According to Dr Richard Swinbourne, head of sports nutrition at the Singapore Sports Institute (SSI), athletes in the City State are increasingly benefitting from a range of non-dairy sources of protein.
“We are seeing an uptake of vegetable protein – brown rice protein and golden pea protein [in addition to dairy sources],” he said.
“Both of those have a complete amino acid profile, and are wonderful solutions for athletes who are lactose intolerance or just for those who do not like an animal protein and prefer a vegetable source.”
Dr Swinbourne, who spoke at a recent Protein Now event organised by Fonterra, is part of the team in-charge of the health and dietary requirements of Singapore athletes such as Olympic gold medalist Joseph Schooling.
He also said athletes were increasingly preferring to try and get the full spectrum of basic nutrients from natural foods, instead of relying more on commercially prepared supplements.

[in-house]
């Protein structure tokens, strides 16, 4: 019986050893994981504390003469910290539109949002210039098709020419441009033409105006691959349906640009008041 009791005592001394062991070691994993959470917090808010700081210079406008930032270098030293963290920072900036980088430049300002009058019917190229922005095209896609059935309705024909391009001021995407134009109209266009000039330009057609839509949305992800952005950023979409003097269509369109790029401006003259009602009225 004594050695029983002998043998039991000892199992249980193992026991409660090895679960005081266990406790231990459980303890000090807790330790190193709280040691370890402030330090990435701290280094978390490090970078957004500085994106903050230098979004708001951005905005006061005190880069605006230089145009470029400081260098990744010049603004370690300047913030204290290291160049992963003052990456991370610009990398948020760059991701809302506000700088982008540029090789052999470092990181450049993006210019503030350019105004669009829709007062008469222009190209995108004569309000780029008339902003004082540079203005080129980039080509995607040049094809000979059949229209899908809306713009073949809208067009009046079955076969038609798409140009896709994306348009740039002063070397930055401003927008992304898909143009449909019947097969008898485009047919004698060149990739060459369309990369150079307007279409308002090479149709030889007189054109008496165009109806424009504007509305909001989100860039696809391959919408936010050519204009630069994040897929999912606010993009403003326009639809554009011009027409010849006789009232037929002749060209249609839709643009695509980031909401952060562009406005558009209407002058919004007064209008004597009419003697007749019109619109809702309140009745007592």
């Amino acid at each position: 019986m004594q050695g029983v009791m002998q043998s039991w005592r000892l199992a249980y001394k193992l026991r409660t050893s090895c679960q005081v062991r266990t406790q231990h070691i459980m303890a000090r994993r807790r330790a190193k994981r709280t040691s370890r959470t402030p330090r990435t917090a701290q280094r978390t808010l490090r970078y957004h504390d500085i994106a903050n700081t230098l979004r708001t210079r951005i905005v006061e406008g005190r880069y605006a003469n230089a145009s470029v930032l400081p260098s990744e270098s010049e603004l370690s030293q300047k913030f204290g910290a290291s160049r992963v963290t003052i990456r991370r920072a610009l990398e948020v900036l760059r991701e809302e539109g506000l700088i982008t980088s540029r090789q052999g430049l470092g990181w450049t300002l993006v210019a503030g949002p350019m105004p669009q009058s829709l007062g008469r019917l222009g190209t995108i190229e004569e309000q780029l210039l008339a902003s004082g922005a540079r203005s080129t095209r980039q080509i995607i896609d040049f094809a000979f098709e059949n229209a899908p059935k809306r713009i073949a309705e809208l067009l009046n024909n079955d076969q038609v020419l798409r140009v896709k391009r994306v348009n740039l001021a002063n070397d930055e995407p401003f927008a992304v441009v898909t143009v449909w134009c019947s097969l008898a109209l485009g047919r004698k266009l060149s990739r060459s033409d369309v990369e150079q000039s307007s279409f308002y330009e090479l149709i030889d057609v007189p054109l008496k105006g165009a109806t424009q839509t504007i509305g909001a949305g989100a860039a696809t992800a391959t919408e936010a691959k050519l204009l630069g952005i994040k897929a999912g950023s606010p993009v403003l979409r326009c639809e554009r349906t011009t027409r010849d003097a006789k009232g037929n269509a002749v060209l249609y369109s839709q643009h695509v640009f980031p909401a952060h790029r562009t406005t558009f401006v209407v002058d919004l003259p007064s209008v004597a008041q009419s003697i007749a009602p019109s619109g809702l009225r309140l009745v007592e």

“At a food level, we are coming back to mother nature again. Many years ago, it was all about the clean and green image, and then we got very synthetic,” he said.
That said, supplement use for enhanced performance in particular continues to popular.
“I am actually seeing a trend where athletes are now understanding and appreciating the importance of their own safety around supplementation,” he said.
“But much work still needs to be done, as a lot of athletes are much relaxed in that space, so we need to keep pushing hard there.”
While the athletes at SSI do receive supplementation, Dr Swinbourne said they have a ‘food first and supplements second’ approach when it comes to nourishing their athletes.
“Supplementation are always prescribed at an individual level, we are food first and supplements second,” he said.
SSI is also careful about the supplementation that its nutrition team prescribes, always making sure that the supplements given such as whey protein, multivitamins, energy gels, sports drinks, beta alanine and beetroot nitrate do not contain any substances banned by the World Anti-Doping Agency (WADA).
“The products that our athletes use have been through our labs, and are shown and tested to be clean of banned substances,” he added.